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I'm calling the following selector on an existing NSAttributedString with no kCTFontAttributeName ranges:

[attributedString enumerateAttribute:(NSString *) kCTFontAttributeName
                             inRange:NSMakeRange(0, [attributedString length])
                             options:NSAttributedStringEnumerationLongestEffectiveRangeNotRequired
                          usingBlock:^(id value, NSRange range, BOOL *stop) {
    NSLog(@"Attribute: %@, %@", value, NSStringFromRange(range));
}];

and I get the output below, but I would expect to get no output. Suggestions?

Attribute: (null), {0, 27}
Attribute: (null), {27, 1}
Attribute: (null), {28, 1}
Attribute: (null), {29, 1}
Attribute: (null), {30, 1}
share|improve this question
    
What happens, when you pass 0 as the options-parameter? The wording in the documentation for ...LongestEffectiveRangeNotRequired is somewhat suspect... – danyowdee Jan 27 '11 at 9:08
    
I still get nulls, just fewer of them. – Heath Borders Feb 14 '11 at 5:35

The short answer? -enumerateAttribute:inRange:options:usingBlock: doesn't do what you (or I, originally) thought it does.

From the name, you might assume it only enumerates over ranges of the receiver that contain the given attribute. This is not the case. It always enumerates over the entire string. It calls the block for each run it encounters. The value passed into the block is set to the value the given attribute for that run. If the current run doesn't contain the given attribute, it passes nil for value.

Thus, for a string that does not contain the given attribute, it will still fire the block, but the value will always be nil. For a string that that is completely covered by the the given attribute (with the same value), you would expect the block to fire once with value being equal to that attribute's value in the string. For a string that is partially covered by the given attribute, you would expect the block to fire multiple times, sometimes with a value of nil, and sometimes with a value equal to that of the attribute.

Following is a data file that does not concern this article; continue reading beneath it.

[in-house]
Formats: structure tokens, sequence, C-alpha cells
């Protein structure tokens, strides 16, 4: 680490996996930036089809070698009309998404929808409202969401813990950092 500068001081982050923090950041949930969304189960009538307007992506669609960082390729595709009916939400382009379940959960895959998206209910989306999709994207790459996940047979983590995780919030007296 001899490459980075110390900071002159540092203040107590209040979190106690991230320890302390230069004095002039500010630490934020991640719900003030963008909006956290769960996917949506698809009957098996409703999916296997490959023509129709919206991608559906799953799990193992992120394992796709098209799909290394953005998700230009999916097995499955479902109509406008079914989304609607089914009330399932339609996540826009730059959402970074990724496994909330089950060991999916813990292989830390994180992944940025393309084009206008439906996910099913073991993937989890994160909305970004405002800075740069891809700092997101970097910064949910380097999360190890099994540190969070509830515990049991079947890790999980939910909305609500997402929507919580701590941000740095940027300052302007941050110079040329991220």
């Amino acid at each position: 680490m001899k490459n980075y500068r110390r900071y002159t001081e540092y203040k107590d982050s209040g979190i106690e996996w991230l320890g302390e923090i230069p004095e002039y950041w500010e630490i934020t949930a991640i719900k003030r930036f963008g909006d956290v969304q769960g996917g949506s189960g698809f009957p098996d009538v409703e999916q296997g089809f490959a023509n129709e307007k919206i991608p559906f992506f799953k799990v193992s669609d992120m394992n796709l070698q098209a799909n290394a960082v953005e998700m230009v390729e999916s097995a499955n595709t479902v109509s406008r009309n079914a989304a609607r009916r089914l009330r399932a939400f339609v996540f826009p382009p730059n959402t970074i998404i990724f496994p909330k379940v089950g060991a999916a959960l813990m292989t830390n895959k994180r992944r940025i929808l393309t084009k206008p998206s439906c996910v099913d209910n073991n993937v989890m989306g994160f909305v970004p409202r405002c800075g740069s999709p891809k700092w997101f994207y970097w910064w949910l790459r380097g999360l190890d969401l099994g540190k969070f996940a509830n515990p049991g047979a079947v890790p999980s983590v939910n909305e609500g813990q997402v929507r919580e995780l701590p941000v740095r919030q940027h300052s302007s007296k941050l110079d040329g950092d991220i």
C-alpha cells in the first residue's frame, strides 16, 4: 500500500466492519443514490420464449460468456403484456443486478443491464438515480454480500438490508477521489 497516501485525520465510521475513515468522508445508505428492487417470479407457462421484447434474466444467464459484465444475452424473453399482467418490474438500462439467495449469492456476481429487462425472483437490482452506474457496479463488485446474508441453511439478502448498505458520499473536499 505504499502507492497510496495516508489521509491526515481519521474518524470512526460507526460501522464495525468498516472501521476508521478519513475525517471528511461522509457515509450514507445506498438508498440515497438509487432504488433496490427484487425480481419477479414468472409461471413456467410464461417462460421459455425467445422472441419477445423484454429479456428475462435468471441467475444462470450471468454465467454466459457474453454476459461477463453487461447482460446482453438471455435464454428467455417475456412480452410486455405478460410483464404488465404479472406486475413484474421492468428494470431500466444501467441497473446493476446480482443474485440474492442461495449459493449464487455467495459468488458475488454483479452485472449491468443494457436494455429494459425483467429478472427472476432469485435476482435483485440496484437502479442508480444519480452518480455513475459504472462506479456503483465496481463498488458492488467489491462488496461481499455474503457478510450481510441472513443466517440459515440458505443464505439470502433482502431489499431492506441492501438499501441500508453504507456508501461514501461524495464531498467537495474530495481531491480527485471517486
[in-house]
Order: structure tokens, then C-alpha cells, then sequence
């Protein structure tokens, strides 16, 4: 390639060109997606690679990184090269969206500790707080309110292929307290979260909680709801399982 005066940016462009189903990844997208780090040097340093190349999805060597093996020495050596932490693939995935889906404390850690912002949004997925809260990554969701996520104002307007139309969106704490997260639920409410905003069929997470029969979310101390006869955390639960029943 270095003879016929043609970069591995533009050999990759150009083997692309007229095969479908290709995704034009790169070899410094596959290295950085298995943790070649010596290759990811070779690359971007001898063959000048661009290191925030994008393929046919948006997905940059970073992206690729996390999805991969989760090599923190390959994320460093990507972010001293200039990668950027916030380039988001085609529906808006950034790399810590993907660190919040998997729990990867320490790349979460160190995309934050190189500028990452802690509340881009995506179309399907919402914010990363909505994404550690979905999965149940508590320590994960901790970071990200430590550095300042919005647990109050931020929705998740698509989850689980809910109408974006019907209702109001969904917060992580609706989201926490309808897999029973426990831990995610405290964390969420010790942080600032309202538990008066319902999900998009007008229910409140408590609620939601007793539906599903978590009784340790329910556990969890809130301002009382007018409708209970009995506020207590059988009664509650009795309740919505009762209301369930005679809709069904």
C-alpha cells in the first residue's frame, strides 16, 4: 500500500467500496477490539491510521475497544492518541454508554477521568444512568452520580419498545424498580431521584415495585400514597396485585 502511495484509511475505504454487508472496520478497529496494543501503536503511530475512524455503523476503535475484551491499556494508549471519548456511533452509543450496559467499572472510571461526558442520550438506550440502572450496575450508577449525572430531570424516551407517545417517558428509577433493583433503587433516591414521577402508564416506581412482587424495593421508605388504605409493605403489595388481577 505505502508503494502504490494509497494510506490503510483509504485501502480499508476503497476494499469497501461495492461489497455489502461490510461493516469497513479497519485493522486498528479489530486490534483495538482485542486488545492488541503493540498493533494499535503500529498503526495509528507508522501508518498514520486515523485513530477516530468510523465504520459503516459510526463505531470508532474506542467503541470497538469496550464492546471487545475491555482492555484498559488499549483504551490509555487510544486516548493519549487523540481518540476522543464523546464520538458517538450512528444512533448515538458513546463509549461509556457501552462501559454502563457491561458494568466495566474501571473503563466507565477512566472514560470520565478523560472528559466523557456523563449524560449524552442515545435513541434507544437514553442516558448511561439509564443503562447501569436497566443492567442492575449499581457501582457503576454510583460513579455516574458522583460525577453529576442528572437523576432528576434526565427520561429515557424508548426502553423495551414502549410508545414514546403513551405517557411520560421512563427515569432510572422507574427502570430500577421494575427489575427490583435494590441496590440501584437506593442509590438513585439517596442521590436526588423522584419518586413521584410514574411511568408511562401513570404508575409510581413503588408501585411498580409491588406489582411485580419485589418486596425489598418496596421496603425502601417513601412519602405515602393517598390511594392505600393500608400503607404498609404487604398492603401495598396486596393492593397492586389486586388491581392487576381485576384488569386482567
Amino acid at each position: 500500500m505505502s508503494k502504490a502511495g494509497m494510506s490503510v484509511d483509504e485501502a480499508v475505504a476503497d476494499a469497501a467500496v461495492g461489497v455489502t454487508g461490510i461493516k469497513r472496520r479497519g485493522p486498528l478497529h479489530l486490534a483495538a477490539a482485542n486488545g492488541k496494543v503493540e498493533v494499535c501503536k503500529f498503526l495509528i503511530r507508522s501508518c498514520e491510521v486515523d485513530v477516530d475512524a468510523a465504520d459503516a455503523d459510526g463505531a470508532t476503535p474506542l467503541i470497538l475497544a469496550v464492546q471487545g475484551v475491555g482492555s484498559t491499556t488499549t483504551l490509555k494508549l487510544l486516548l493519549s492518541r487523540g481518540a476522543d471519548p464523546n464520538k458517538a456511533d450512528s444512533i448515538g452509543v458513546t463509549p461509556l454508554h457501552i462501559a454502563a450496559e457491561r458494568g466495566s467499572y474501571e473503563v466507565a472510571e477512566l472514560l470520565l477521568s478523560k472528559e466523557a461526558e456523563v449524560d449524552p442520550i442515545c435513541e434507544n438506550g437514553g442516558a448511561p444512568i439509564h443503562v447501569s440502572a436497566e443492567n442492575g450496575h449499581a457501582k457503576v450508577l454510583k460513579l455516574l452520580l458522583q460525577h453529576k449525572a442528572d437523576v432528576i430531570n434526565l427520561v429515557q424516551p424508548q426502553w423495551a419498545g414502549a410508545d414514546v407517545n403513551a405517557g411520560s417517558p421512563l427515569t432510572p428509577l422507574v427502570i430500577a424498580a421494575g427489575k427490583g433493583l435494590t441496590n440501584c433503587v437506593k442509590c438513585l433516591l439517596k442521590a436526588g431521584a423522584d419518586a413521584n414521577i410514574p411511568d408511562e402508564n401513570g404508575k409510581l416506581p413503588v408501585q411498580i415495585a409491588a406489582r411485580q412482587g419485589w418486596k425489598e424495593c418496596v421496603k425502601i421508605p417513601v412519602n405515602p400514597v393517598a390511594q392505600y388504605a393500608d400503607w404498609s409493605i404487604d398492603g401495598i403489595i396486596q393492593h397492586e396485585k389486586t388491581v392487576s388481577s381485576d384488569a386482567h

Hope that helps. It took me a while to look at it from the correct direction, also.

share|improve this answer
    
Can you please link to documentation or an email from someone from Apple that outlines this? I agree that this is the behavior I experience, but I'm mostly looking for an official reason. – Heath Borders Jul 8 '12 at 20:50
    
I don't think there is a "reason", per se. The canonical documentation states, simply, "Executes the Block for the specified attribute run in the specified range." This is consistent with both our expected behavior and the actual behavior I outline above. If you're looking for something a little more concrete, you should really file a documentation bug with Apple. – jemmons Jul 8 '12 at 22:50
    
I agree that the documentation is ambiguous, but usually the Apple Engineer on the mailing list is quick to respond. Text from an email from him would be great. – Heath Borders Jul 9 '12 at 2:48
    
@HeathBorders Good luck with that. Keep us updated. – jemmons Jul 9 '12 at 16:55

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